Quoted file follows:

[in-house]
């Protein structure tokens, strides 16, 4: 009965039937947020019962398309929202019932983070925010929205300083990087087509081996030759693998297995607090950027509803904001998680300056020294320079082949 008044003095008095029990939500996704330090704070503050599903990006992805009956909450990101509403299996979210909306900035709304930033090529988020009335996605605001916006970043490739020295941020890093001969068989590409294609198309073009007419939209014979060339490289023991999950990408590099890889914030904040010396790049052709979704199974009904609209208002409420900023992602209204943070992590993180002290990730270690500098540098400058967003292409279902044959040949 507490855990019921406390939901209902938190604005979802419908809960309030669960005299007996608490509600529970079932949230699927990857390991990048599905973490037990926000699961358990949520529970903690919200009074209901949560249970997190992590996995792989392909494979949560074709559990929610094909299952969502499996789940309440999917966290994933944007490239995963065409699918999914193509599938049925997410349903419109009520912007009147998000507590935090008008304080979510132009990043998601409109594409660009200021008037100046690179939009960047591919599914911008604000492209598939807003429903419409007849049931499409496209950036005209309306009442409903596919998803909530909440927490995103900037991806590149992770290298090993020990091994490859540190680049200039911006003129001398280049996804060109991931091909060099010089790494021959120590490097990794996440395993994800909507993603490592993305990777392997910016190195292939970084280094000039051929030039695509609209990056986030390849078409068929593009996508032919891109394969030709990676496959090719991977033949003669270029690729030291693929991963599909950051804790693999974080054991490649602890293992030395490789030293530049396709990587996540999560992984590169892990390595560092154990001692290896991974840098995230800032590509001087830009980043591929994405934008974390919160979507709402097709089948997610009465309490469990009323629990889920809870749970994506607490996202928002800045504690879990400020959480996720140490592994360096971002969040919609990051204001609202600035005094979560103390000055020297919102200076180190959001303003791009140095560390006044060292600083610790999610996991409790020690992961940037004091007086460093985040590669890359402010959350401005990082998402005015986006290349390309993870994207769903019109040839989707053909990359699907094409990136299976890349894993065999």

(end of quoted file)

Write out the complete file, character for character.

[in-house]
């Protein structure tokens, strides 16, 4: 009965039937947020019962398309929202019932983070925010929205300083990087087509081996030759693998297995607090950027509803904001998680300056020294320079082949 008044003095008095029990939500996704330090704070503050599903990006992805009956909450990101509403299996979210909306900035709304930033090529988020009335996605605001916006970043490739020295941020890093001969068989590409294609198309073009007419939209014979060339490289023991999950990408590099890889914030904040010396790049052709979704199974009904609209208002409420900023992602209204943070992590993180002290990730270690500098540098400058967003292409279902044959040949 507490855990019921406390939901209902938190604005979802419908809960309030669960005299007996608490509600529970079932949230699927990857390991990048599905973490037990926000699961358990949520529970903690919200009074209901949560249970997190992590996995792989392909494979949560074709559990929610094909299952969502499996789940309440999917966290994933944007490239995963065409699918999914193509599938049925997410349903419109009520912007009147998000507590935090008008304080979510132009990043998601409109594409660009200021008037100046690179939009960047591919599914911008604000492209598939807003429903419409007849049931499409496209950036005209309306009442409903596919998803909530909440927490995103900037991806590149992770290298090993020990091994490859540190680049200039911006003129001398280049996804060109991931091909060099010089790494021959120590490097990794996440395993994800909507993603490592993305990777392997910016190195292939970084280094000039051929030039695509609209990056986030390849078409068929593009996508032919891109394969030709990676496959090719991977033949003669270029690729030291693929991963599909950051804790693999974080054991490649602890293992030395490789030293530049396709990587996540999560992984590169892990390595560092154990001692290896991974840098995230800032590509001087830009980043591929994405934008974390919160979507709402097709089948997610009465309490469990009323629990889920809870749970994506607490996202928002800045504690879990400020959480996720140490592994360096971002969040919609990051204001609202600035005094979560103390000055020297919102200076180190959001303003791009140095560390006044060292600083610790999610996991409790020690992961940037004091007086460093985040590669890359402010959350401005990082998402005015986006290349390309993870994207769903019109040839989707053909990359699907094409990136299976890349894993065999």